|Playing hardball: Peter refused to entertain any dinner table discussion that he found "boring."|
After completing long, hard workdays, Grown-Up Party (G.U.P.) co-leaders Steve and Laura Karlen were looking forward to some adult conversation over dinner.
"Oh, you know how it goes," said Steve. "We've both had our noses to the old grindstone and we were really looking forward to catching up. I thought Laura would like to hear about a book I'm reading on developing the interior life, and I know she was eager to tell me about Fr. Robert Barron's guest appearance on Relevant Radio."
Children's Party leader, six-year-old Peter Karlen made sure that conversation never happened. Demanding "truly bipartisan" dinner-time conversation that was "more interesting for kids," Peter launched a three hour filibuster.
|Peter's populist approach has increased speculation that he's interested in running for a higher office.|
"Like many politicians and children, Peter can be a bit long-winded," said Laura. "He told us all about playing football at recess--even diagramming plays on the dining room table with his finger. We figured we'd just listen to him and then have some time to talk to each other."
But it soon became clear that Peter had no intention of yielding the floor. "It wasn't enough that we took an interest in his day at school," Steve said. It's almost like he refused to allow any discussion that he considered 'boring.'"
When Peter excused himself from the table to wash his hands, Steve and Laura thought they'd finally found the opportunity to have a good discussion. However, Peter's Children's Party colleague John Paul took advantage of a rarely used procedural maneuver to keep his brother's filibuster alive.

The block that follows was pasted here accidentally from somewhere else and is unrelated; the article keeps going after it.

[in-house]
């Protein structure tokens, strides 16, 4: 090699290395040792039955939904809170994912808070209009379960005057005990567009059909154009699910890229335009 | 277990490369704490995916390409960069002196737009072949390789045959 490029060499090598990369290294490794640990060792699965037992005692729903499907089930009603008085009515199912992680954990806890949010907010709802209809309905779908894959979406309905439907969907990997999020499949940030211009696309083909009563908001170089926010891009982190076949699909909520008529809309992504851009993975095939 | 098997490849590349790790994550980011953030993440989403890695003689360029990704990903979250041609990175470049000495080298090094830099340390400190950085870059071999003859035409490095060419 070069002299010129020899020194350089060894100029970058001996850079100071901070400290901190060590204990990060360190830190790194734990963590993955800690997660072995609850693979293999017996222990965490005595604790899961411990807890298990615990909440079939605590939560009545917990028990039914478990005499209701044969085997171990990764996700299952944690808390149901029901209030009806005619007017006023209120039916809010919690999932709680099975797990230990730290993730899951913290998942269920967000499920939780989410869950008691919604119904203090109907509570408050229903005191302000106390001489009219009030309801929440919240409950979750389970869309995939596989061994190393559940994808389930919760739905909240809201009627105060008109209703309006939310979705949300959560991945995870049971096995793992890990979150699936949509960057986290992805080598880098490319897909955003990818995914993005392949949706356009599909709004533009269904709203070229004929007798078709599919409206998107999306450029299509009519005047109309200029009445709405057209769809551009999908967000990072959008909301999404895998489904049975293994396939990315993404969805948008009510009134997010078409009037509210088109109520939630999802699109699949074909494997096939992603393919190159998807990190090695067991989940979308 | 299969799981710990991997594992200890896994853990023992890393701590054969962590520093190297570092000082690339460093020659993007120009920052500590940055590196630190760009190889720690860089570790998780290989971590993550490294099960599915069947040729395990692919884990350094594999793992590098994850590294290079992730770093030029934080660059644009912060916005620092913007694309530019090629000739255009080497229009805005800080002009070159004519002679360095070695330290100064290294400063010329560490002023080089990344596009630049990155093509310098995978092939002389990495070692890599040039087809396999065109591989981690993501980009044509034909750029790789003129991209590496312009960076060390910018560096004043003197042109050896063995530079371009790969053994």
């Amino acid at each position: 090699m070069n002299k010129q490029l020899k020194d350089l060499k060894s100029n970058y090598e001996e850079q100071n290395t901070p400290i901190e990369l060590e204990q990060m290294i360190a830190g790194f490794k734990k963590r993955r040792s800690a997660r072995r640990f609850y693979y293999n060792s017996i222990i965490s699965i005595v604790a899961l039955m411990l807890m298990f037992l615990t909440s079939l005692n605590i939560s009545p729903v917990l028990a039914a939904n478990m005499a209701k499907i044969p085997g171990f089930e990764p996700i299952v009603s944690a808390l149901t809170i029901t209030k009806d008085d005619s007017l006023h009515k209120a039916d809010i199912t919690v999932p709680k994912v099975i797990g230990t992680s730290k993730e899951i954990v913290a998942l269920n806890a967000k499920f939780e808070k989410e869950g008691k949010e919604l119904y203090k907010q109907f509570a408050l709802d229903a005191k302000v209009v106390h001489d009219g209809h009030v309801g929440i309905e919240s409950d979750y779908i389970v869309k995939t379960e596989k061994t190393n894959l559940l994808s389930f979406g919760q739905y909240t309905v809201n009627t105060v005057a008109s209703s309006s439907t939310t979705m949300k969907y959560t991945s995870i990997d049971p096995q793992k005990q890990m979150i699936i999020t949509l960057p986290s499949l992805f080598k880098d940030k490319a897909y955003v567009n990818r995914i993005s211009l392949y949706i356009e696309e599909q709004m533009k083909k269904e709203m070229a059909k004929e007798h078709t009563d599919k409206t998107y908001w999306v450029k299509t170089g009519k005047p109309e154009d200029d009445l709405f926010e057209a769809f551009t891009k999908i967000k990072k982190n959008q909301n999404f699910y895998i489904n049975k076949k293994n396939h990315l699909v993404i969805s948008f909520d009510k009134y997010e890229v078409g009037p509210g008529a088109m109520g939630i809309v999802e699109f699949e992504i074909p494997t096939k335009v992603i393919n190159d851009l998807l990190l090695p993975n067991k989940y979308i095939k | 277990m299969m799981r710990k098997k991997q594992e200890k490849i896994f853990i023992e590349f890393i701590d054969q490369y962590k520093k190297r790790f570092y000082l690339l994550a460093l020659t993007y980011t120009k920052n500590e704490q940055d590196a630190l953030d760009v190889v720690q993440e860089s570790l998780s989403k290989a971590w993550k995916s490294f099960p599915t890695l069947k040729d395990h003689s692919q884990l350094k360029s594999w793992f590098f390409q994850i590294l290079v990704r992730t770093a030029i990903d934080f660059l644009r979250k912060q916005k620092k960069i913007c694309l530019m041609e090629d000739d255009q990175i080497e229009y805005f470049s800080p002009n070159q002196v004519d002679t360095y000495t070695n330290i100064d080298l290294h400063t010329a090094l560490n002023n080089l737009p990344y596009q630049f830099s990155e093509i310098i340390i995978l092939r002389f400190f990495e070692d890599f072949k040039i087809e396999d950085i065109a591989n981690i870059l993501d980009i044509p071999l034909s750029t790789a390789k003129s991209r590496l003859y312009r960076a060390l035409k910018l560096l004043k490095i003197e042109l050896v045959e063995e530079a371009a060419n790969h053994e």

"Ok, so I'm just about to tell Steve about some really fascinating insights on the New Evangelization that Fr. Barron was sharing, and John Paul threw his sippy cup on the floor," Laura said. "Of course the lid pops off, and we've got milk everywhere. By the time we got done cleaning up the mess, Peter came back and began a lengthy discourse on all his favorite animals."
While Peter's three-hour filibuster wasn't the longest on record, it still drew rave reviews from his peers, like seven-year-old Owen from across the street.
"No, Peter's filibuster wasn't as long as Strom Thurmond's infamous 24-hour effort to try to derail the Civil Rights Act of 1957. But let's face it; Sen. Thurmond was reading biscuit recipes," said Owen.
"Peter, on the other hand, was asking the hard questions that children want REAL answers to. Questions like 'How hot do you think it is on the sun?' or 'When can we go to the zoo?' or 'How many days is it until my birthday?'
|Karlen Family political observers described Peter's filibuster as "totally precedented."|
"Yeah, as soon as Peter went to bed, Laura passed out on the couch," Steve said. "I--and I'm not proud to admit this--just wasted time on the internet for awhile."
Upon waking up, Laura issued the following statement: "Huh? What time is it? 10:53? We should go to bed."